Without the U.S.’s military, financial and diplomatic support, Israel would not have been able to sustain its war on Gaza for this long. At least three prior UN Security Council resolutions demanding an immediate ceasefire would have easily passed had it not been for U.S. vetoes.

It’s not as complicated as many elected officials would have you believe. Israel’s dependence on the U.S. has deepened since October 7. Israel relies on U.S. weapons and U.S. taxpayers’ dollars to fund its occupation and genocide of the Palestinians. Cutting off funding and weapons supplies to Israel is the immediate action that would be most effective in alleviating further human suffering and avoiding a catastrophe and death toll greater than what we’ve seen so far.

The use of U.S. weapons against civilians is a violation of the U.S.’s Leahy Law. We were also reminded by former state department official Josh Paul in his interview on Democracy Now! in which he said, “It is illegal to provide military assistance to a country that is restricting U.S.-funded humanitarian assistance.”

Can Biden Administration Reverse Course?

Worried about his standing in the presidential polls, his low approval rating, and the increasing pressure from world leaders and civil society, Monday’s U.S. Security Council abstention shows the Biden administration’s shifting attitude toward Israel’s war on Gaza, the need for a ceasefire and Israeli Prime Minister Benjamin Netanyahu’s threat to invade Rafah.

It’s beyond infuriating though that it took more than 32,000 deaths and more than six months of cruel, murderous, and inhumane genocidal slaughter and starvation in Gaza before the Biden administration began to take some action to put pressure on the Netanyahu government.

Why did it take so long? What triggered this change in language? Can it lead to concrete action or is it too little too late? Will it end Palestinian suffering or is it designed to buy Israel more time to complete its destruction of Gaza and empty the strip of its Palestinian inhabitants?

Some think that the flour massacre — the incident in which Israeli forces killed more than 100 Palestinians as they surrounded an aid truck convoy in northern Gaza — was the incident that triggered Biden’s impatience with the Netanyahu government and ushered a change in the administration’s policy toward Israel’s genocide in Gaza. While this may have been the straw that broke the camel’s back, there are several other important factors that may have contributed to the administration’s change in rhetoric. Those factors have nothing to do with Biden’s empathy toward Palestinians or his change of heart regarding his unconditional support for Israel.

Rather, the change has likely come about as a result of domestic political considerations in an election year. The massive civil society mobilization against Israel’s genocide and, most importantly, the Democratic Party’s sudden realization that President Biden’s stance on Israel has alienated his base and hurt his reelection prospects — especially in key states such as Michigan, home to one of the U.S.’s largest Muslim and Arab American communities who feel betrayed over Biden’s complicity in Israel’s war — is what is really behind the administration’s reluctant and sudden change in U.S. policy.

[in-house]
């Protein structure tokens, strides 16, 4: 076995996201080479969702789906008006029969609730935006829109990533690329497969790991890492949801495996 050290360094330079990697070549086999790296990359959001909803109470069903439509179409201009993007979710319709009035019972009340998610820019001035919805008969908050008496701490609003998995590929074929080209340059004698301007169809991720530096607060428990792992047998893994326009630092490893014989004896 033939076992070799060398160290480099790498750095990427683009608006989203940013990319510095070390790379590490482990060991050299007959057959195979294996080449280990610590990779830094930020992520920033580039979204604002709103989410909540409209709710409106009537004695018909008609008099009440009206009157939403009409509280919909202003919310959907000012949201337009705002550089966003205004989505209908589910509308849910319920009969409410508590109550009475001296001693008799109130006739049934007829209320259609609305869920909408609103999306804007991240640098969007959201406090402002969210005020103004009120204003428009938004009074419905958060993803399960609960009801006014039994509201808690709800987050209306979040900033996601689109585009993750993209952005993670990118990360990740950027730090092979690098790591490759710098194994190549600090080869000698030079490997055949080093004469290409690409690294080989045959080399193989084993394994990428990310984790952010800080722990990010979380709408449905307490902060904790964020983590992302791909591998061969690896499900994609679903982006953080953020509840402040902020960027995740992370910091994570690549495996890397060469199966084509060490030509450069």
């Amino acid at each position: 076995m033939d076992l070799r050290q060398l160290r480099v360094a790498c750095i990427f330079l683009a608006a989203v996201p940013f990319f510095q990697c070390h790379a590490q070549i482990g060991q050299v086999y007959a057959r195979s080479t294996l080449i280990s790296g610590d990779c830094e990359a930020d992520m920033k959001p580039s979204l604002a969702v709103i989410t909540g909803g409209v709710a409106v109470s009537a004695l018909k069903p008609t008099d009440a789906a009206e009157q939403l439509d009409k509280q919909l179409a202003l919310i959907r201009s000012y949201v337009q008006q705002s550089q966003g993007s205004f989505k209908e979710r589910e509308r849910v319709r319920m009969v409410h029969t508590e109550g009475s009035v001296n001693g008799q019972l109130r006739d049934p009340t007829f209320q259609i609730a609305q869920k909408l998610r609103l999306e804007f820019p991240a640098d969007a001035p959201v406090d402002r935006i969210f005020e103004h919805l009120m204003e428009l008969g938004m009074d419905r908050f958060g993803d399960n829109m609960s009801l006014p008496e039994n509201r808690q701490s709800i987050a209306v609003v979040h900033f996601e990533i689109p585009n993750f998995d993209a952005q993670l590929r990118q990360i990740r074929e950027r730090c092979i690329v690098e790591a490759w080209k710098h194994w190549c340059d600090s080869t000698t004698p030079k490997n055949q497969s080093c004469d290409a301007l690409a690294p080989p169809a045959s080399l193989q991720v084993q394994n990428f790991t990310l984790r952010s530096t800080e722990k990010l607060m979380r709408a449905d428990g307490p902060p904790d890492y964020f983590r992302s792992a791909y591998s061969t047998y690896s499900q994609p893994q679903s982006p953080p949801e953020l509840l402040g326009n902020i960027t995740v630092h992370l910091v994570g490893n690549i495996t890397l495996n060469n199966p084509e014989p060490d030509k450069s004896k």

Real Change, or Political Theater?

The Biden administration’s recent shifts opposing settlement building, moves to airdrop food aid and to build a temporary aid pier, as well as its abstention on the UN Security Council ceasefire resolution amount to nothing more than hollow gestures and futile attempts to gain back voters while continuing to support Israel’s ethnic cleansing of Palestinians.

Last month, the U.S. announced a return to a longstanding policy that had been reversed by the Trump administration: that Israel’s expansion of settlements in the West Bank was inconsistent with international law. Did this announcement actually make any difference? Was the U.S. able to influence or halt settlement building and expropriation of Palestinian lands?

The answer is a resounding no: During Secretary of State Antony Blinken’s visit to Israel last week, Israeli Finance Minister Bezalel Smotrich declared 800 hectares (1,977 acres) in the occupied West Bank as state land in a move that will facilitate its use for settlement building. This follows a similar designation of 300 hectares (740 acres) in the Maale Adumim area of the West Bank.

Also last week, President Biden called Prime Minister Netanyahu and warned him against the invasion of Rafah during Ramadan, where 1.5 million displaced Palestinians are crowded. Did Netanyahu heed Biden’s call? In a post on X reported on by Yediot News, Netanyahu said, “I made it clear to President Biden in our conversation, in the clearest way, that we are determined to complete the elimination of Hamas in Rafah as well.”

Similarly, Blinken told Netanyahu during their meeting that a ground operation in Rafah “risks killing more civilians. It risks wreaking greater havoc with the humanitarian assistance. It risks further isolating Israel around the world and jeopardizing its long-term security and standing.” Was Blinken able to get through to Netanyahu? Netanyahu’s statement after their meeting provides another clear answer: “I told him that I hope we will do it with the support of the U.S., but if we have to — we will do it alone.”

After the massive number of U.S. bombs dropped on Gaza by Israel, the U.S.’s dropping of some ready-to-eat meals from the sky is a pitiful act on the part of the Biden administration. The airdrops were called “absurd” by Michael Fakhri, the UN special rapporteur on the right to food. “From a humanitarian perspective, from an international perspective, from a human rights perspective, it is absurd in a dark, cynical way,” he said.

While the airdrops provide a minuscule amount of food aid, some airdropped pallets had defective parachutes that failed to open and landed on civilians, killing five Palestinians and injuring many when a pallet came crashing down on a group of people. It was also reported that pallets have destroyed telephone and electricity poles and internet towers.